Today is World Aids Day. A day we remember all the lives lost and affected by the pandemic of the 1980s. Forty years on, many people are still living with the memories of the 80s, many still living with AIDS. But what does this mean for social care?
Many people accessing social care now lived through the AIDs pandemic and experienced the systematic oppression of LGBTQ community. As a result, many LGBTQ people have Minority Stress conditions. Minority Stress Theory relates to the idea that people from disadvantaged or marginalised backgrounds experience long-term stress because of factors associated with such an identity. In the context of LGBT ageing, the idea is that poorer health outcomes stem from the hostile social climate that LGBTQ people have experienced in the past. In other words, the consequences of prejudice and stigma impact that manifests in worse physical and mental health. Considering 40 years on from the AIDs epidemic, many young individuals at the time are now or soon may be seeking care. Let’s consider the facts…
- The AIDS epidemic’s impacts on a generation of gay men, now aged 54-72. High mortality within tight gay networks has inspired the term ‘multiple loss syndrome’ to capture a psychological death toll in one’s life. But these deaths’ impact varies by, for example, gay men’s degree of connectedness to urban gay communities and when they entered gay life.
- Gay men diagnosed with HIV pre-1996 lived through often-lengthy periods of ill health, with life-long consequences, and of expectations of imminent and/or premature death from AIDS. Creating The ‘Lazarus effect‘.
- Transgender women in specific communities have 49 times the odds of living with HIV than the general population.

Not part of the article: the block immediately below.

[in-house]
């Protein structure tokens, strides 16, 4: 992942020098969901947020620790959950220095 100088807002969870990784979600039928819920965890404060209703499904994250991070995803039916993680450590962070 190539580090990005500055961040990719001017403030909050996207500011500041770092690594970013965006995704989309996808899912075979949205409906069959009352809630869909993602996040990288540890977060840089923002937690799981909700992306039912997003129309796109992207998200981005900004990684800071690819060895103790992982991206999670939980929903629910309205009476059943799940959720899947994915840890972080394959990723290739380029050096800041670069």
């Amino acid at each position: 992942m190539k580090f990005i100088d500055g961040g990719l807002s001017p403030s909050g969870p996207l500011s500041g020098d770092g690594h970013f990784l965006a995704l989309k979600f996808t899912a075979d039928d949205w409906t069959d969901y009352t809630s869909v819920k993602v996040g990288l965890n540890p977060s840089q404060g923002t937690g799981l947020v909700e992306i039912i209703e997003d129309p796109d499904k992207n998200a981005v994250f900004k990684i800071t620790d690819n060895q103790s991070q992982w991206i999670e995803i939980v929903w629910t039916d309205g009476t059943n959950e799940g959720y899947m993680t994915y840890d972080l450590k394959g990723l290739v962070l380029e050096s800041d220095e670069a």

- 83 out of every 1,000 men who have sex with men (aged 15 to 74) live with HIV.
- Rosenfield, D. (20180) The AIDs epidemics last affect on gay men https://www.thebritishacademy.ac.uk/blog/aids-epidemic-lasting-impact-gay-men/
- UnAIDS Prevention gap report https://www.unaids.org/sites/default/files/media_asset/2016-prevention-gap-report_en.pdf
AIDs is not going away; it has become a manageable one. Social care providers need to take extra care and consideration when working with Gay men and Transgender women. By responding to the daily medication, they receive for AIDs, the stigma they face and the great oppression they have lived through during this time. It is about being compassionate to the lives lost; many have been partners, friends, and family. Friends who are family, considering many gay people in 1980, were stigmatised. Families rejected many people; thus, friends became the new family. Conversations in social care around friends and family need to be inclusive of the fact not many people include only “blood ties” as their immediate family. Many gay men and transgender women will not have family or traditional family types and are more likely to require support and reside in care homes more so than heterosexual couples (as they are more likely to be single, live alone and not have children). Social are providers should consider the importance of education and need to understand that…
- Older LGBT people are more likely to engage in harmful behaviours like drug use, frequent alcohol consumption, or smoking.
- One study found that 18% of older LGBT people would feel uncomfortable disclosing their sexual orientation to their GP and healthcare professionals.
- Older LGBT people’s past experiences of negative interactions with health care providers shape how they engage with and access health services later in life.
- Reminiscence activities with LGBTQ people may take them back to a place in which they do not want to revisit. It may be a place that is very hurtful for them. Probing too deeply could result in worsening of mental health and potentially furthering problematic behaviour.
Source: National LGBT Survey (2018) https://assets.publishing.service.gov.uk/government/uploads/system/uploads/attachment_data/file/722314/GEO-LGBT-Survey-Report.pdf
Remember that the interactions that social care providers have with gay men and transgender women are very much affected by the social care they may have received around the AIDs epidemic. Their trust for care providers resides in your ability to reassure them of how times have changed. How you respond to potentially harmful situations could be the realisation for many LGBTQ that they are safe, valued, and worthy of care.
Stigma can be a killer.
End Inequalities, End AIDs, End Pandemics.